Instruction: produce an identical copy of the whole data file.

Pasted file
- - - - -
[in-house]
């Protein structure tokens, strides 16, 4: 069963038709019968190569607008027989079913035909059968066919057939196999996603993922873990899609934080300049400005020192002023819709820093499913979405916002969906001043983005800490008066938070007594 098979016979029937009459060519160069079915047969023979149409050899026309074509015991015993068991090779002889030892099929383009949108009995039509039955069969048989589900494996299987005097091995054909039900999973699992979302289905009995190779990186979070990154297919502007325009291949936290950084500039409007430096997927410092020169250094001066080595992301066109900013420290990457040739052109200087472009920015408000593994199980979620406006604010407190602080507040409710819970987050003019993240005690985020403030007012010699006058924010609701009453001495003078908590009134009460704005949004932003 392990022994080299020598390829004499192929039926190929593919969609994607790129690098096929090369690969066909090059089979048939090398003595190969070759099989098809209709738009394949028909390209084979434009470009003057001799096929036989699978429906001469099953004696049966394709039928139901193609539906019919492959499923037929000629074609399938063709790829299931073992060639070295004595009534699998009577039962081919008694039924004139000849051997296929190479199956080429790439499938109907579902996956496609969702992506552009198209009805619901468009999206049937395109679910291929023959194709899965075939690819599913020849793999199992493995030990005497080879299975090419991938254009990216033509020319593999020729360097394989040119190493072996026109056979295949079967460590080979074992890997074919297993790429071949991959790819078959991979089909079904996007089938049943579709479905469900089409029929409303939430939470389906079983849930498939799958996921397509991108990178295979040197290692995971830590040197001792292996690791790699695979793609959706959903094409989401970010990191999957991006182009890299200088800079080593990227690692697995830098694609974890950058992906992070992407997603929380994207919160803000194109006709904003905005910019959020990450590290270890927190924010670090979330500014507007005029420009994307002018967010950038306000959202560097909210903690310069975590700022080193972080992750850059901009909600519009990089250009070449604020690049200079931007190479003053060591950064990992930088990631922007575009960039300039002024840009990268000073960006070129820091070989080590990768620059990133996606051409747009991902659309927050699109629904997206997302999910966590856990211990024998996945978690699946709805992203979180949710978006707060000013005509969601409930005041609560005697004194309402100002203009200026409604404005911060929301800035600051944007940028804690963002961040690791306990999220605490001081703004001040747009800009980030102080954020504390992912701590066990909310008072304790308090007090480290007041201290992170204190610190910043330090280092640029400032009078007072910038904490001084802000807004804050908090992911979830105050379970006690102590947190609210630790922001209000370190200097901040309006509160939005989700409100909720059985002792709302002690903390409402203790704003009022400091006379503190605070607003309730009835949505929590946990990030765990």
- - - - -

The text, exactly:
[in-house]
């Protein structure tokens, strides 16, 4: 069963038709019968190569607008027989079913035909059968066919057939196999996603993922873990899609934080300049400005020192002023819709820093499913979405916002969906001043983005800490008066938070007594 098979016979029937009459060519160069079915047969023979149409050899026309074509015991015993068991090779002889030892099929383009949108009995039509039955069969048989589900494996299987005097091995054909039900999973699992979302289905009995190779990186979070990154297919502007325009291949936290950084500039409007430096997927410092020169250094001066080595992301066109900013420290990457040739052109200087472009920015408000593994199980979620406006604010407190602080507040409710819970987050003019993240005690985020403030007012010699006058924010609701009453001495003078908590009134009460704005949004932003 392990022994080299020598390829004499192929039926190929593919969609994607790129690098096929090369690969066909090059089979048939090398003595190969070759099989098809209709738009394949028909390209084979434009470009003057001799096929036989699978429906001469099953004696049966394709039928139901193609539906019919492959499923037929000629074609399938063709790829299931073992060639070295004595009534699998009577039962081919008694039924004139000849051997296929190479199956080429790439499938109907579902996956496609969702992506552009198209009805619901468009999206049937395109679910291929023959194709899965075939690819599913020849793999199992493995030990005497080879299975090419991938254009990216033509020319593999020729360097394989040119190493072996026109056979295949079967460590080979074992890997074919297993790429071949991959790819078959991979089909079904996007089938049943579709479905469900089409029929409303939430939470389906079983849930498939799958996921397509991108990178295979040197290692995971830590040197001792292996690791790699695979793609959706959903094409989401970010990191999957991006182009890299200088800079080593990227690692697995830098694609974890950058992906992070992407997603929380994207919160803000194109006709904003905005910019959020990450590290270890927190924010670090979330500014507007005029420009994307002018967010950038306000959202560097909210903690310069975590700022080193972080992750850059901009909600519009990089250009070449604020690049200079931007190479003053060591950064990992930088990631922007575009960039300039002024840009990268000073960006070129820091070989080590990768620059990133996606051409747009991902659309927050699109629904997206997302999910966590856990211990024998996945978690699946709805992203979180949710978006707060000013005509969601409930005041609560005697004194309402100002203009200026409604404005911060929301800035600051944007940028804690963002961040690791306990999220605490001081703004001040747009800009980030102080954020504390992912701590066990909310008072304790308090007090480290007041201290992170204190610190910043330090280092640029400032009078007072910038904490001084802000807004804050908090992911979830105050379970006690102590947190609210630790922001209000370190200097901040309006509160939005989700409100909720059985002792709302002690903390409402203790704003009022400091006379503190605070607003309730009835949505929590946990990030765990």